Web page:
As a book marketer and publicist, I have to quickly evaluate writers and their books to make a determination if I should or could represent the author to the news media. Part of my vetting process involves thinking like the media to decide if the media will be open to such a book or author. Here’s what publicists are looking at when determining the viability of promoting a book or author:
· Who wrote the book? What credentials does he or she have?
· What is the personality of the author? Is he or she outgoing?
· How well does the author communicate?
· What media exposure has the author had?
· What are the goals or expectations of the author?
· What’s the book about?
· When is the publication date?
· Who is the publisher?
· What testimonials does the author have for this book or past work?
· What level of competing books or experts is out there?
· What is the news cycle like as it relates to the subject matter?
· Does the book present itself in a professional and substantive manner?
· Does the author comport himself – or herself in a confident manner?
· Are there any anniversaries, holidays, or honorary days coming up that will tie into the book?
· What is the author’s social media platform?
· How available is the author for a media campaign?
The news media may take many of the same elements into consideration, but they more narrowly focus on these things:
· Is this book of interest to the media outlet’s readers, listeners, viewers, or followers?
· Is this book something that interests the producer, editor, reviewer, or blogger personally?
· Is this the best book or source for this topic?
· Has the media already covered this book or author?
· What are the competing outlets for that media outlet covering?
· Do they believe something is relevant, new, unique, interesting, and of value that is being proposed to them?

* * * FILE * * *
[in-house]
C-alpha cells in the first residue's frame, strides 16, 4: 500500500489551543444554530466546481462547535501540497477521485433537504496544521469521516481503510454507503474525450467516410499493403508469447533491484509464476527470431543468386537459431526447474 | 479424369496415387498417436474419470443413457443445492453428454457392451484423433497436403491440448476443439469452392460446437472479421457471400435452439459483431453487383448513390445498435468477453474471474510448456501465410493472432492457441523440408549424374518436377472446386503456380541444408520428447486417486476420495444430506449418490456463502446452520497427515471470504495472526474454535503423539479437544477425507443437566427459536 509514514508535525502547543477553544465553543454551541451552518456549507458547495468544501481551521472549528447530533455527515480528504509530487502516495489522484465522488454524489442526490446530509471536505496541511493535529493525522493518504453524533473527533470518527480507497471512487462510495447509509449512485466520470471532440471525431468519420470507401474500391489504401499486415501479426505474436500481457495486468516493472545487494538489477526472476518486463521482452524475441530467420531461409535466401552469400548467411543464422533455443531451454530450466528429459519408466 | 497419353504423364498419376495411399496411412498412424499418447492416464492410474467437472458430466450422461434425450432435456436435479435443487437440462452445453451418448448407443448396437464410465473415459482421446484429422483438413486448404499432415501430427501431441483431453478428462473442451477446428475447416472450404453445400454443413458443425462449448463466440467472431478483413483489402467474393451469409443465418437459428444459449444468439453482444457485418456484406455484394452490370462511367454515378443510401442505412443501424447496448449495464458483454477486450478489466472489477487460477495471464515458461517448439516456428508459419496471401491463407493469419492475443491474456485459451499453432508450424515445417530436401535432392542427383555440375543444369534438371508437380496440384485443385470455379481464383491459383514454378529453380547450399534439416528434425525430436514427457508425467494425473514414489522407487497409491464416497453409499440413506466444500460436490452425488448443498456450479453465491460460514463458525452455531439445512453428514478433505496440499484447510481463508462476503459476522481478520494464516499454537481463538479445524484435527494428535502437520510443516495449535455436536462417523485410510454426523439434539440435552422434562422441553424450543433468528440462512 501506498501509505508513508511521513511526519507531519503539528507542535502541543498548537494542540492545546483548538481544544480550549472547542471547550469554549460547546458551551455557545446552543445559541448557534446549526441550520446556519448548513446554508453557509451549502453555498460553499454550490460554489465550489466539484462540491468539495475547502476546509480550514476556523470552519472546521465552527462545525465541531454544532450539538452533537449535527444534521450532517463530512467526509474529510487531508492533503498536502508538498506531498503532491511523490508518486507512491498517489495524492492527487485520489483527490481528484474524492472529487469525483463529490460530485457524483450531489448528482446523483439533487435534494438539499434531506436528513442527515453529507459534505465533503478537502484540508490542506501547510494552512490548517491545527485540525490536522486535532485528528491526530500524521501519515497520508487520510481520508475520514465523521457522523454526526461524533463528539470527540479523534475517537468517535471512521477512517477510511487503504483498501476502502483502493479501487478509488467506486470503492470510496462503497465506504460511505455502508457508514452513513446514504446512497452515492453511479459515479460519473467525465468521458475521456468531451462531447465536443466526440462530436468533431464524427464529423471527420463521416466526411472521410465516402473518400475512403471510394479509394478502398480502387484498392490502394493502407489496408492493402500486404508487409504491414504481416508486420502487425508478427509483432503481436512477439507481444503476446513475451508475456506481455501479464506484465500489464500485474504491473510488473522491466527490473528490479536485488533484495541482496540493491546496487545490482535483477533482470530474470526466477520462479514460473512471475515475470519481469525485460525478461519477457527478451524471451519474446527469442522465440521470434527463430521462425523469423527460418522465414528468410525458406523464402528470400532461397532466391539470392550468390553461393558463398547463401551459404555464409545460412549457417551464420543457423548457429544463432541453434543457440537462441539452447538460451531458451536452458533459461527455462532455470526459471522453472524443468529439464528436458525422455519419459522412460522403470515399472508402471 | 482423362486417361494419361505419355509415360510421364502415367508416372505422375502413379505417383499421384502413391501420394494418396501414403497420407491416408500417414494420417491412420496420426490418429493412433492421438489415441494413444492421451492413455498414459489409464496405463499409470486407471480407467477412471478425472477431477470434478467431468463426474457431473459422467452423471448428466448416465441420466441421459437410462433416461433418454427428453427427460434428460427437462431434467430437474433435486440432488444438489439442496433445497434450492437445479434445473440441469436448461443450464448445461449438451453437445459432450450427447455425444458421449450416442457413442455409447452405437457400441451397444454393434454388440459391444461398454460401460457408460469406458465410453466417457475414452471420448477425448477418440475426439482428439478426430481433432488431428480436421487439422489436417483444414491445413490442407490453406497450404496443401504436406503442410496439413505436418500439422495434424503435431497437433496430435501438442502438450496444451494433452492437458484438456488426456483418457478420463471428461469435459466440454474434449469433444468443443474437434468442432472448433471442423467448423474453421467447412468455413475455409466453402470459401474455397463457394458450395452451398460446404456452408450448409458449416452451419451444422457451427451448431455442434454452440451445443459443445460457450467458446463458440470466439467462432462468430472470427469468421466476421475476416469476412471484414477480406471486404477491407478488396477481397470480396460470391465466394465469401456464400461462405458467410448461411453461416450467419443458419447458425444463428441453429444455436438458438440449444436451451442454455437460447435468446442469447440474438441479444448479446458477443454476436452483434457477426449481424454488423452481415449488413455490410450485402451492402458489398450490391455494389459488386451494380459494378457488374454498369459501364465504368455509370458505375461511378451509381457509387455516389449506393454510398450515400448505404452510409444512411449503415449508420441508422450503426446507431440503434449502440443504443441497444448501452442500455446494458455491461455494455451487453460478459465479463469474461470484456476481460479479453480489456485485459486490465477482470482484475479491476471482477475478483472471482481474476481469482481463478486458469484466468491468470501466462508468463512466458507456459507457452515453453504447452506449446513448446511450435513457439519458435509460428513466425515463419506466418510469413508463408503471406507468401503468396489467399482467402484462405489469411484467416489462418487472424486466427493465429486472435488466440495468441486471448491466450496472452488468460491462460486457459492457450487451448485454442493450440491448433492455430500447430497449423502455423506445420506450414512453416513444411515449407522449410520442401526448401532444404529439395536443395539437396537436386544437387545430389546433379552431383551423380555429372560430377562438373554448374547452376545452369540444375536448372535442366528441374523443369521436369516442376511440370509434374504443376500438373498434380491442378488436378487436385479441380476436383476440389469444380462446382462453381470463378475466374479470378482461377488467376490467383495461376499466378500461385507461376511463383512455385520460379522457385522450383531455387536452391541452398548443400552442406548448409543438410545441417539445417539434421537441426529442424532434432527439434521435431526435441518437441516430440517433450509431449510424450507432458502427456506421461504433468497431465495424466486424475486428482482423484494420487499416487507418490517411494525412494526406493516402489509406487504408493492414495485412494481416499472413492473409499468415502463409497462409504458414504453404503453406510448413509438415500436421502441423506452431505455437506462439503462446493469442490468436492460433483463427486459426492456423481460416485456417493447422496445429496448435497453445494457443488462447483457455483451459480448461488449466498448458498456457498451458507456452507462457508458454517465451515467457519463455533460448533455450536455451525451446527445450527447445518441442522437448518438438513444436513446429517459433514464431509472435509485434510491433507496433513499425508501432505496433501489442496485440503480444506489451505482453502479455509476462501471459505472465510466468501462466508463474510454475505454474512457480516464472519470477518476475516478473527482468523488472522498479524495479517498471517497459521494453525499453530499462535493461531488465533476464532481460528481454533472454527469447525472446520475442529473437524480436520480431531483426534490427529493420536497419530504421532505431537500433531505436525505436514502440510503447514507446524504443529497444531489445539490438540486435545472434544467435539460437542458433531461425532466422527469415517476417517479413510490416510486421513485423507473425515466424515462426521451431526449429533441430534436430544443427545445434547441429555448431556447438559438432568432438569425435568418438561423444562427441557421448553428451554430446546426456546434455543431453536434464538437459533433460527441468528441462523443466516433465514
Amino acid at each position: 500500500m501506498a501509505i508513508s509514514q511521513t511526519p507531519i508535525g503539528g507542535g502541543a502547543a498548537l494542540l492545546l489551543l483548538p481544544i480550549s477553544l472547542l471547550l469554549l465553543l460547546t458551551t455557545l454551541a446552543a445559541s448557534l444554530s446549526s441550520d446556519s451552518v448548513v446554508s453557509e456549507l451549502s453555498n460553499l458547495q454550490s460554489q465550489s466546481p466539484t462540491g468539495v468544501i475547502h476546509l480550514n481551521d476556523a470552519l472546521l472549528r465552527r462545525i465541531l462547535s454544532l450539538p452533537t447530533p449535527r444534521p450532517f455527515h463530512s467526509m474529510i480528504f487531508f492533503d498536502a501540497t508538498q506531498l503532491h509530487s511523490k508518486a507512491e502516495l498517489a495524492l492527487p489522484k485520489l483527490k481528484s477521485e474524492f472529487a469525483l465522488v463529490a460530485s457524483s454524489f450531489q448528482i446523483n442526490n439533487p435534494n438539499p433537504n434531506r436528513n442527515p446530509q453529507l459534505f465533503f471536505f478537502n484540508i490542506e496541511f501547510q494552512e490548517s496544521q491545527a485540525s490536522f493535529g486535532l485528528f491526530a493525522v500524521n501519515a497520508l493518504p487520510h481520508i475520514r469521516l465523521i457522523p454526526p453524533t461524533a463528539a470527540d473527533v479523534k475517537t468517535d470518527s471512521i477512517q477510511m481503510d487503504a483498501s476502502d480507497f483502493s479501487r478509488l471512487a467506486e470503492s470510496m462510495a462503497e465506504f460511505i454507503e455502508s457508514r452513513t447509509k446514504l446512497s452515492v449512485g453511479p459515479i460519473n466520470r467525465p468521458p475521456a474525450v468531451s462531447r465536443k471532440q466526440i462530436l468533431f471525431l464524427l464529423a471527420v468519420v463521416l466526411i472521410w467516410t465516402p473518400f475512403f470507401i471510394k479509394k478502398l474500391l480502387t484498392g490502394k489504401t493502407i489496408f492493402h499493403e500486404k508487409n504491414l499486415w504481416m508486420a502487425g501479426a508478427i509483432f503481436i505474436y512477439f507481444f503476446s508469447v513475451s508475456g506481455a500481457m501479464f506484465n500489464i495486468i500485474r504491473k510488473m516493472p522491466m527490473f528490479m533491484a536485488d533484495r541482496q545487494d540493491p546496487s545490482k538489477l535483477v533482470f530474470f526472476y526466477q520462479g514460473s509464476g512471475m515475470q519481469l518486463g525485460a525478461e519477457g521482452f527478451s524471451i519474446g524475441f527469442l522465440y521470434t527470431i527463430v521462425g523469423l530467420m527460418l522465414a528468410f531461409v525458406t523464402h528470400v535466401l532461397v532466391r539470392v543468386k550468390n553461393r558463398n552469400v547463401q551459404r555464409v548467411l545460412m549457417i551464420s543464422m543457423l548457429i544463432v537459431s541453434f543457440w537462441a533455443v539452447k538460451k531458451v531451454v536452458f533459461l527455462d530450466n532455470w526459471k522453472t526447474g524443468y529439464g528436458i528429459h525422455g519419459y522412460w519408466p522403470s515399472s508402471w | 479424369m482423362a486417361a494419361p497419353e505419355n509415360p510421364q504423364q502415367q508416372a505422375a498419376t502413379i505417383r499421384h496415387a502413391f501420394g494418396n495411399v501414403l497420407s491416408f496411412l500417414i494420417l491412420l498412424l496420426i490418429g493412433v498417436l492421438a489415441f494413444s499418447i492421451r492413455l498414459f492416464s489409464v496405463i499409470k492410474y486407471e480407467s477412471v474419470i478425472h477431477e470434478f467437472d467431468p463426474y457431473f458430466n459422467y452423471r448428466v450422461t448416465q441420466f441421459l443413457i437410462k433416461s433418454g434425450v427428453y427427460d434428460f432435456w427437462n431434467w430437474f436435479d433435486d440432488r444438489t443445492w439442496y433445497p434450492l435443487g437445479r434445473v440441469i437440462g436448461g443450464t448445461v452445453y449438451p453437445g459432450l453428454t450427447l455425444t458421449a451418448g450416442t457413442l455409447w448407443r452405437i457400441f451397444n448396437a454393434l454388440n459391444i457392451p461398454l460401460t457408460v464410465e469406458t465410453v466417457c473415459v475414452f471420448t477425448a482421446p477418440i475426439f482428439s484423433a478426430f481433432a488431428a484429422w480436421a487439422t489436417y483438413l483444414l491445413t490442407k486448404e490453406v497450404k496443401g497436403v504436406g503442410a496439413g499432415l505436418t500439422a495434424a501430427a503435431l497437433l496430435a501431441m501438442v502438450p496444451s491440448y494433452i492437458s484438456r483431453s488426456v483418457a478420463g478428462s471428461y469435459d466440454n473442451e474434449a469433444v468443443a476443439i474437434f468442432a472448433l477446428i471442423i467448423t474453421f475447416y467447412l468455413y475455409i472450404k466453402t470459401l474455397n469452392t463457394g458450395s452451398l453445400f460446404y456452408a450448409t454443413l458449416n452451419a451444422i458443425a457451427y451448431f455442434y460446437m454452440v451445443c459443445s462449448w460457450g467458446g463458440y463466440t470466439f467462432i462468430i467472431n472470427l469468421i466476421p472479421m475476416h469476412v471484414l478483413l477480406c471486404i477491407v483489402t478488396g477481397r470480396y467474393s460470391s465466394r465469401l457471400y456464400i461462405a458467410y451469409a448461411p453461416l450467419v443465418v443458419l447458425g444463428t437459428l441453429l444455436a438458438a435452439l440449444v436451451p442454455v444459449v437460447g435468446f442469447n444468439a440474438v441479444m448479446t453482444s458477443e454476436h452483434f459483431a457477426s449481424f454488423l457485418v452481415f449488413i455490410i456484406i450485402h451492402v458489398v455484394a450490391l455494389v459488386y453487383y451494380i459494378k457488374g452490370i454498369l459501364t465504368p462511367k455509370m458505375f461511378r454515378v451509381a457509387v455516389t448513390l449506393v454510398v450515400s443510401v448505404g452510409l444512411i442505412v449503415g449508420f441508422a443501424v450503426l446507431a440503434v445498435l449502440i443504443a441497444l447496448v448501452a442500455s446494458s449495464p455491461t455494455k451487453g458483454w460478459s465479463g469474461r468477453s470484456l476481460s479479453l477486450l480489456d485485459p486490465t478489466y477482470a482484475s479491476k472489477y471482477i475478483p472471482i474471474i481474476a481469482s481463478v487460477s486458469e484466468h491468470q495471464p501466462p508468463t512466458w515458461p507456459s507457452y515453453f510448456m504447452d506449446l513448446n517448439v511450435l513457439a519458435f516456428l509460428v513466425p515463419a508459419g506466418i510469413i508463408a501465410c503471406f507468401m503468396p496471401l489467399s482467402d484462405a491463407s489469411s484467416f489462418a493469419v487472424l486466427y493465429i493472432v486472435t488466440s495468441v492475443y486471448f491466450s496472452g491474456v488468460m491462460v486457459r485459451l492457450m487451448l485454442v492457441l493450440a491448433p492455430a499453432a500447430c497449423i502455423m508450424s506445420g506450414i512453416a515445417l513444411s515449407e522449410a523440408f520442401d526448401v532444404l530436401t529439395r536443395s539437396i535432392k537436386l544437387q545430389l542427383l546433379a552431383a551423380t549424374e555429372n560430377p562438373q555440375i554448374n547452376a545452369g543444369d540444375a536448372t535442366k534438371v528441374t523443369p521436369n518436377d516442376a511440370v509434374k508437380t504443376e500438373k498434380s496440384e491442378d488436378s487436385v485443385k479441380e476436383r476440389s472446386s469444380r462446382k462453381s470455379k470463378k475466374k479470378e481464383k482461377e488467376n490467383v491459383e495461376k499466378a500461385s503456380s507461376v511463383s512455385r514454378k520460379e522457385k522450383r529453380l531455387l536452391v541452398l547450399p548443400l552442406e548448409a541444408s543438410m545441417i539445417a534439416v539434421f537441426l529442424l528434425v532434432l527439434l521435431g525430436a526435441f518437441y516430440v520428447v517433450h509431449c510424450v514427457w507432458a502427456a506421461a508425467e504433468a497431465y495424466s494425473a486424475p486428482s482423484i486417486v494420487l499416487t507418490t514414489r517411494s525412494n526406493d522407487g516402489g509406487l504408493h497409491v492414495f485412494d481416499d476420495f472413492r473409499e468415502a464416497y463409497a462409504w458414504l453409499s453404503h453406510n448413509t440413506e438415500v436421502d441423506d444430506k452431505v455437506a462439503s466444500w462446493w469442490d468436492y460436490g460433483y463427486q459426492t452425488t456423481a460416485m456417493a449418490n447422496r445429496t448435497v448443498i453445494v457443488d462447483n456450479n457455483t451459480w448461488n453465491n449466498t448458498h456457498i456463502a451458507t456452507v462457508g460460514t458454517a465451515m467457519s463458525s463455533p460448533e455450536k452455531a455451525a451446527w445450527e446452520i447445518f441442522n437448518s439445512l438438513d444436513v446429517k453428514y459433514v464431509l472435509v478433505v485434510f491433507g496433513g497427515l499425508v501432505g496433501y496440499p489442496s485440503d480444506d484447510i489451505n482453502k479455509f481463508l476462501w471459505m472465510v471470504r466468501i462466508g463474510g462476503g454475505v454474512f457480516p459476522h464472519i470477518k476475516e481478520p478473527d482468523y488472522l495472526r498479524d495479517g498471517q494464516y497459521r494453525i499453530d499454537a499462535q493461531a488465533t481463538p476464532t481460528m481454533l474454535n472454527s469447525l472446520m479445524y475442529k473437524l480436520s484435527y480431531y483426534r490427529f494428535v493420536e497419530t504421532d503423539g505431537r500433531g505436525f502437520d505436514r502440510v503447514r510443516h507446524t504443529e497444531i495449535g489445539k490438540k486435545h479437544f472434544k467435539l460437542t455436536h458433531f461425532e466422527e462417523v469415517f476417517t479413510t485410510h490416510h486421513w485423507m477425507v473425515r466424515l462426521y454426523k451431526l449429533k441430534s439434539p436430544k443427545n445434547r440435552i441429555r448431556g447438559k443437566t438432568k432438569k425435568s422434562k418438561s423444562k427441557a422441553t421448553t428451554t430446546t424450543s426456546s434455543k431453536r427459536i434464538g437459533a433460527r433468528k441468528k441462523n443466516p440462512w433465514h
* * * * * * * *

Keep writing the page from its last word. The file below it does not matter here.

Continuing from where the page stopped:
It would serve authors well for them to appreciate and understand the filtering process going on by publicists and the media. Publicists have a lower threshold than the media. Publicists are looking to get clients and are more open to promoting an author than a journalist is in covering them. Publicists may have to watch for conflicts of interest in the authors they look to represent. They also have to see that an author can afford their services, that the author understands and agrees with the PR plan, and that the author is easy to work with.
The media will cover books and authors that agree with their editorial stance and that appeal to its demographic of subscribers. But there’s a lot of competition for media coverage.
Authors can help themselves by giving the media everything it needs, including:
· A short, targeted email on what’s been offered
· The identifying of relevant video, documents, or book passages that could make the packaging of a story easy and powerful
· An author who can communicate well and sound or look nice
· An author who is flexible on scheduling availability
· A book that reads well, has an attractive cover, and a catchy title
By making things simple and easy, authors help the media do their job and that goes a long way to getting their attention and appreciation. Treat the media with respect and know the difference between selling yourself to a consumer, publicist or a journalist.
DON'T MISS THESE POSTS
2016 Book Marketing & Book Publicity Toolkit
The Best Reference Books For Writers
Writers Need A Breakthrough, Not A Breakdown
10 Things Writers Are Doing To Achieve Success
The 7 Tenets of Author Branding
How we can improve the world with books by 2030
How to make a blog post go viral – or at least get opened
How to connect your book to the news
Explore a guided tour through the English language
Brian Feinblum’s views, opinions, and ideas expressed in this blog are his alone and not that of his employer. You can follow him on Twitter @theprexpert and email him at email@example.com. He feels more important when discussed in the third-person. This is copyrighted by BookMarketingBuzzBlog © 2015
Post a Comment
Note: Only a member of this blog may post a comment.